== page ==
And that transition from old, dirty fuels to clean fuels, that’s going to be tough.  A lot of people make money in the coal industry, for example.  A lot of people have worked there, historically.  But now you have actually have more people working in solar than you do in coal.  Those communities that are reliant on coal, we should help them get a jump on making money in wind power and solar power.  Those are hardworking, good people.  Let’s not have them stuck in old jobs that are going to be slowly declining.  Let’s get them in the new jobs that are going to be going up.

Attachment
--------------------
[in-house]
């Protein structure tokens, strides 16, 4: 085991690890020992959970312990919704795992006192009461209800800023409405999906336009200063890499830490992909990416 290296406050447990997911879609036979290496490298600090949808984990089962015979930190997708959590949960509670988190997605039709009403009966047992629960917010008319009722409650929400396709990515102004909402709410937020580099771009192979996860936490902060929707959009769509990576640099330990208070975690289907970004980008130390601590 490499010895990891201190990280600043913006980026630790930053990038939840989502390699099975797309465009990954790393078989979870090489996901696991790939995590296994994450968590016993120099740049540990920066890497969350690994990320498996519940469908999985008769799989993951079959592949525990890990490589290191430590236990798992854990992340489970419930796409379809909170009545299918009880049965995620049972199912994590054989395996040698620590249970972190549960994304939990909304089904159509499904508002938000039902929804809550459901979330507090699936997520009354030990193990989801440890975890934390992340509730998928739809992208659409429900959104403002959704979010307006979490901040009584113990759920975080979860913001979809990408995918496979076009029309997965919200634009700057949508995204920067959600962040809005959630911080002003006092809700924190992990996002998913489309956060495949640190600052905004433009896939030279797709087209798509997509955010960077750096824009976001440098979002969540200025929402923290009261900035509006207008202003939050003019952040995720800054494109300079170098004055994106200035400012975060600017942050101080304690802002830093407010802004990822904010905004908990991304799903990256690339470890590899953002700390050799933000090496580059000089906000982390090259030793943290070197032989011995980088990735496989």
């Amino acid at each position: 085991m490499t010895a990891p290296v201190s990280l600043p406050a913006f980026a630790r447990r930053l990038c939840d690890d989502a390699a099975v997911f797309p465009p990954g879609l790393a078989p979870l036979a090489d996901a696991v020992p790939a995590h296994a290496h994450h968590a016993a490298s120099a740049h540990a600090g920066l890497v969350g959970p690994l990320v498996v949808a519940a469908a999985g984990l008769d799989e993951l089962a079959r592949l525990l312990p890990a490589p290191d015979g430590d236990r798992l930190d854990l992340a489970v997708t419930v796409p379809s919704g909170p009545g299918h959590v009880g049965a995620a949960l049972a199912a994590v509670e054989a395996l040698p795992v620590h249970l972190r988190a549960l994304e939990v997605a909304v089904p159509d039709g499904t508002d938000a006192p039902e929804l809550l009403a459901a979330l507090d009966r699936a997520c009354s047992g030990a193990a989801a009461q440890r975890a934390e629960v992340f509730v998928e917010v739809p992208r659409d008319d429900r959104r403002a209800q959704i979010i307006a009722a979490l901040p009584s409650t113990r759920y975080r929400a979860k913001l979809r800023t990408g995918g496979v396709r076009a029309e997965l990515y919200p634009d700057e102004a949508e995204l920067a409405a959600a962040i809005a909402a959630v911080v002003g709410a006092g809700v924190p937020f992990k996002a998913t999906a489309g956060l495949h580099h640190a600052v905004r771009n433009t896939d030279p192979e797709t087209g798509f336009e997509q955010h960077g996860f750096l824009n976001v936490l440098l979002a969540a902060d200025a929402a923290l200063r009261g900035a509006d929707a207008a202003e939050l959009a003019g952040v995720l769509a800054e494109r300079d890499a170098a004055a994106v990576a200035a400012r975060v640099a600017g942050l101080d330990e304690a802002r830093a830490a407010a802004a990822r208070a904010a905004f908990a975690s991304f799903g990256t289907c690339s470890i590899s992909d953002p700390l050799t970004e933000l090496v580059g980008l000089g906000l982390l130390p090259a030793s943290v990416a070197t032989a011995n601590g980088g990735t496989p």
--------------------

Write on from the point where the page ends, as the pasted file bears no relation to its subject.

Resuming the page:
And then, in our transportation sector, we need to continue to build on the things we’ve done since I’ve been President — doubling fuel efficiency standards on cars, promoting electric cars.  All this stuff adds up.  And the goods new is businesses can succeed and we can make money doing it at the same time.  But don’t think that this is not a problem for all of us.  This is the main message I have.  That young lady was asking about curing cancer — well, we might cure cancer, but if temperatures have gone up two, three degrees around the planet, four degrees, and oceans are rising, we’re going to have more problems than medical science can cure.  We got to make that investment now.  And we can do it.

         All right.  Good question.  This gentleman right here.  Hold on, I got a mic right there.  How you doing?

         Q    I can hold it.

         THE PRESIDENT:  Go ahead.